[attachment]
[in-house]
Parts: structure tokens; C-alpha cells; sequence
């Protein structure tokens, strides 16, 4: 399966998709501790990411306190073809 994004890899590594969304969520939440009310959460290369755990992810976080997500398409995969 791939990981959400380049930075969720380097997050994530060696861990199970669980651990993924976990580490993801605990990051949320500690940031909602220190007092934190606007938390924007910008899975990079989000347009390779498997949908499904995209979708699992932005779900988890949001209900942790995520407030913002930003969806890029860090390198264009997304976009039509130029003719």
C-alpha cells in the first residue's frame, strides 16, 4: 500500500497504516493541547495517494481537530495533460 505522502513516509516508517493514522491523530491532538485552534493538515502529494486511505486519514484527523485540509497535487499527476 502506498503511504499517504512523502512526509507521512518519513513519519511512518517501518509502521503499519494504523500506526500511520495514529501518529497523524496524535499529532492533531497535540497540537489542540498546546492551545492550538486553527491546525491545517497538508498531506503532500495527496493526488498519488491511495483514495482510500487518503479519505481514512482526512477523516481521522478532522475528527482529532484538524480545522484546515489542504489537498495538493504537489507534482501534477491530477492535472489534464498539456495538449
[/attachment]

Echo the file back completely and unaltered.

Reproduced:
[in-house]
Parts: structure tokens; C-alpha cells; sequence
């Protein structure tokens, strides 16, 4: 399966998709501790990411306190073809 994004890899590594969304969520939440009310959460290369755990992810976080997500398409995969 791939990981959400380049930075969720380097997050994530060696861990199970669980651990993924976990580490993801605990990051949320500690940031909602220190007092934190606007938390924007910008899975990079989000347009390779498997949908499904995209979708699992932005779900988890949001209900942790995520407030913002930003969806890029860090390198264009997304976009039509130029003719």
C-alpha cells in the first residue's frame, strides 16, 4: 500500500497504516493541547495517494481537530495533460 505522502513516509516508517493514522491523530491532538485552534493538515502529494486511505486519514484527523485540509497535487499527476 502506498503511504499517504512523502512526509507521512518519513513519519511512518517501518509502521503499519494504523500506526500511520495514529501518529497523524496524535499529532492533531497535540497540537489542540498546546492551545492550538486553527491546525491545517497538508498531506503532500495527496493526488498519488491511495483514495482510500487518503479519505481514512482526512477523516481521522478532522475528527482529532484538524480545522484546515489542504489537498495538493504537489507534482501534477491530477492535472489534464498539456495538449